I was only able to find a few small jpegs of Griffin's paintings but they aren't remotely like that of Basquiats or even particularly innovative. They look like illustrations. They reminded me slightly of the british-american illustrator (and former painter) Russell Christian (The New York Press, The Nation, The New Yorker) adding only the most rudimentary hint at edge that I would guess until a deeper look at Griffin's work doesn't carry nary the intellectual spunk of Christian's line.

    The mistake many artists make with presumptions about Basquiat's work is simplifying his conceptual richness, and the contrapuntal aesthetic negotiation between urban density, madness and decay, with elegant middle class refinement that he brought that makes the comparison to Dubuffet a very accurate one, among others. Without the politics one could make a case for a relationship with John Chamberlain, and with the politics Larry Rivers and Bruce Conner. Another person to view for comparison with Jean-Michel who was making work concurrent with him in a different city is Tyree Guyton of Detroit.

    There are other artist to consider who were making work very much in the same vein at the same time as JMB who were a decade to two his senior, a couple being New York's Nancy Olivier and West Coaster Raymond Saunders. Saunders was so annoyed at what he thought were blatant rip-offs of his own work by Basquiat he refused a request by the younger artist to meet with him. Basquiat "appropriated" a lot, however that doesn't compromise his talent or genuis. Picasso himself said once, "Don't borrow- steal."

    It's also important to point out that though Basquiat's work is important in the American Painting tradition, and certainly an invaluable attribute to the African-American artistic tradition, his biggest financial supporters (or a very substantial part of his success) were European collectors and dealers, one being the German Bruno Bischofberger who was a dealer of Andy Warhol's. Bischofberger had access to the premier work of German "neo-expressionists" like Kiefer, Baselitz, Middendorf, Polke, Luepertz, Richter (to a small degree), to name a few. He made a connection between the young Americans sensibility and that of his German contemporaries.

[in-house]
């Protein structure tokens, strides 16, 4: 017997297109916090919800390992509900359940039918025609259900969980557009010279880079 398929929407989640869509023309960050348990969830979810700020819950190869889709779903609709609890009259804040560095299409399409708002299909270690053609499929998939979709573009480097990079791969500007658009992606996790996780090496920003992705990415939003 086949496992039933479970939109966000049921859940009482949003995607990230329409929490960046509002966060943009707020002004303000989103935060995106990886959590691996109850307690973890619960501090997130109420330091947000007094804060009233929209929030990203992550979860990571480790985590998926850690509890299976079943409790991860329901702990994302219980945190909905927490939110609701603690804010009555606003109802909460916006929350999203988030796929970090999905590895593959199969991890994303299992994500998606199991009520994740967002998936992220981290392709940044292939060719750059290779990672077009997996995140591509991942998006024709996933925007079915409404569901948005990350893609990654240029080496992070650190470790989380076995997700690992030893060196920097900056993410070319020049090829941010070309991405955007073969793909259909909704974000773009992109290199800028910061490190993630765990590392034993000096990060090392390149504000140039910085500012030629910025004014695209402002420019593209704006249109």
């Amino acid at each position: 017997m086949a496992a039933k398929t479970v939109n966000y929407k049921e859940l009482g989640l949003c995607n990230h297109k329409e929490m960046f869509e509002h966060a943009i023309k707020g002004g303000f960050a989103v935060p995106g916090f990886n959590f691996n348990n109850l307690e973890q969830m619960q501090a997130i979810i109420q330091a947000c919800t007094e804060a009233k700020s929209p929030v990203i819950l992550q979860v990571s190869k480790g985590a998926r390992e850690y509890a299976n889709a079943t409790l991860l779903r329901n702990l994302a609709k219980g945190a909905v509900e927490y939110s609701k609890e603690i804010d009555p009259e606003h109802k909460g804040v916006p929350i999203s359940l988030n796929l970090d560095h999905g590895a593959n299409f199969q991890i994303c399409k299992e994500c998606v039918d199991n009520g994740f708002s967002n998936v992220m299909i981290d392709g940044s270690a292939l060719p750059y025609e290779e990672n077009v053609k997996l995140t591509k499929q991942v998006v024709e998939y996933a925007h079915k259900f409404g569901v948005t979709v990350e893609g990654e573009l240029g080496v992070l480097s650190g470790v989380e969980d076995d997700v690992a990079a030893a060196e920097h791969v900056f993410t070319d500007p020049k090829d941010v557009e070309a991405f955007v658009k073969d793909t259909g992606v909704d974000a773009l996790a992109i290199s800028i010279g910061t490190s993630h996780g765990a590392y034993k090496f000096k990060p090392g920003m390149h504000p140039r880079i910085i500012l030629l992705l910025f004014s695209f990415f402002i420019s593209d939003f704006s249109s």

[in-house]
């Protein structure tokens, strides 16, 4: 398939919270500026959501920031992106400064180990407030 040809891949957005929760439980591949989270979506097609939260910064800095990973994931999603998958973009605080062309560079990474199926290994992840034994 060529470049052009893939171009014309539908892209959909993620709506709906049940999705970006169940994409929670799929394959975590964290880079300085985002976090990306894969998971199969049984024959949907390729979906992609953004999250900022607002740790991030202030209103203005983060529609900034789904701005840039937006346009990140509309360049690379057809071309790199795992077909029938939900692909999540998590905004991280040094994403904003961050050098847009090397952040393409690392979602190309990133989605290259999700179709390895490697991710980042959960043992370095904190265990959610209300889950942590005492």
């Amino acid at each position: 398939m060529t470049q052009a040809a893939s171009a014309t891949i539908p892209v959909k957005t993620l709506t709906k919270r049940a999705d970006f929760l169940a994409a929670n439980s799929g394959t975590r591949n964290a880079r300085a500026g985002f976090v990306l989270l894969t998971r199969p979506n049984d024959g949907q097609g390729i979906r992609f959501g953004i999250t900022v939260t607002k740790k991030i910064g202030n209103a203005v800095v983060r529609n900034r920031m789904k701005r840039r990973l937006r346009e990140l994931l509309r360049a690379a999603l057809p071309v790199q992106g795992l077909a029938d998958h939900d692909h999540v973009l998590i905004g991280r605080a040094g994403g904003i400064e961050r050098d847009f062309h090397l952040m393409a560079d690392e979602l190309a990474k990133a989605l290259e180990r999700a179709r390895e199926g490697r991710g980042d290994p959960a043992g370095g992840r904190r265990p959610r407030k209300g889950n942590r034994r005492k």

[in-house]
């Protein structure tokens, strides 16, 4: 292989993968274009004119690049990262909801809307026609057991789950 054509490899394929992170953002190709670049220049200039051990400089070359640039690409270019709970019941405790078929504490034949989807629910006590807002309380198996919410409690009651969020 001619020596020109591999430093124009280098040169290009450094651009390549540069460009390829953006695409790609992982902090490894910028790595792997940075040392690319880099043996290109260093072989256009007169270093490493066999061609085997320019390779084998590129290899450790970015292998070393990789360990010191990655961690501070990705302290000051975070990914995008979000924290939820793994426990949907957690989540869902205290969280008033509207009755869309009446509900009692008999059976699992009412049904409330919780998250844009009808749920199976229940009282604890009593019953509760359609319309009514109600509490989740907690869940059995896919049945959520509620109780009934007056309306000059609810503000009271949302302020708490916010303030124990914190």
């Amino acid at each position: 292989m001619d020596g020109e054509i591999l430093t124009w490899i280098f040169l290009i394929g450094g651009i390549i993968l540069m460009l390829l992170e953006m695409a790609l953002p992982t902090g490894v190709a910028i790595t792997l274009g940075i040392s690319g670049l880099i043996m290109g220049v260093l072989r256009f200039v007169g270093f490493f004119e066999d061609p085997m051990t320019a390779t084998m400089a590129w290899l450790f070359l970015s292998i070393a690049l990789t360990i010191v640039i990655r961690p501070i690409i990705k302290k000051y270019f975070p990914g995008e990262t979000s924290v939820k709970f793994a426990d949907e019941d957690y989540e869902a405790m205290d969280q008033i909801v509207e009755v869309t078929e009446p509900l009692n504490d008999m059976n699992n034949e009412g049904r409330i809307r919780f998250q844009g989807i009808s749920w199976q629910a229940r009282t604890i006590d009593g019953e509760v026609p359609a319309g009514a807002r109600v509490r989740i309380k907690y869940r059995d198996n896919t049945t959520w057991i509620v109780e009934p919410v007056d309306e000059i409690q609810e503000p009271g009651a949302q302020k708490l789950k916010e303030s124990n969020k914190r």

This is but one way our JMB functions as a cultural nexus.

    There is a painter named Neo Rausch,who is roughly the same age as what JMB would be today (mid-40's). Rausch like JMB, is in some sense "post-modern" and
    "classical", jarring and refined. Rausch seemingly has less to talk about in his paintings so the work however strong is powerful for some other reason than any political stance, or real exigency to paint other than perhaps a love of painting or perhaps even just simply a habit of painting. That said, this observation doesn't mean to take anything away from him. Rausch is a very good painter. If one compares the two in the given context of "neo-expressionism" as peers or just contemporaries we see the weight with which JMB handles his position in society as "black" artists, versus the airiness of an equally gifted painter who is "white" and free of the speculative lense under which JMB was thought to have to prove himself. Another gifted artist and a relatively tepid, pedestrian thinker who uses paint "light" like that, however in a very different way, is John Currin.

    My personal belief, is one of the purest ways to appreciate JMB's work is from the stand point of "artist" alone, and to consider what that means in a philosophical sense first. What comes after that makes him seem more and more important by the minute.

    - CS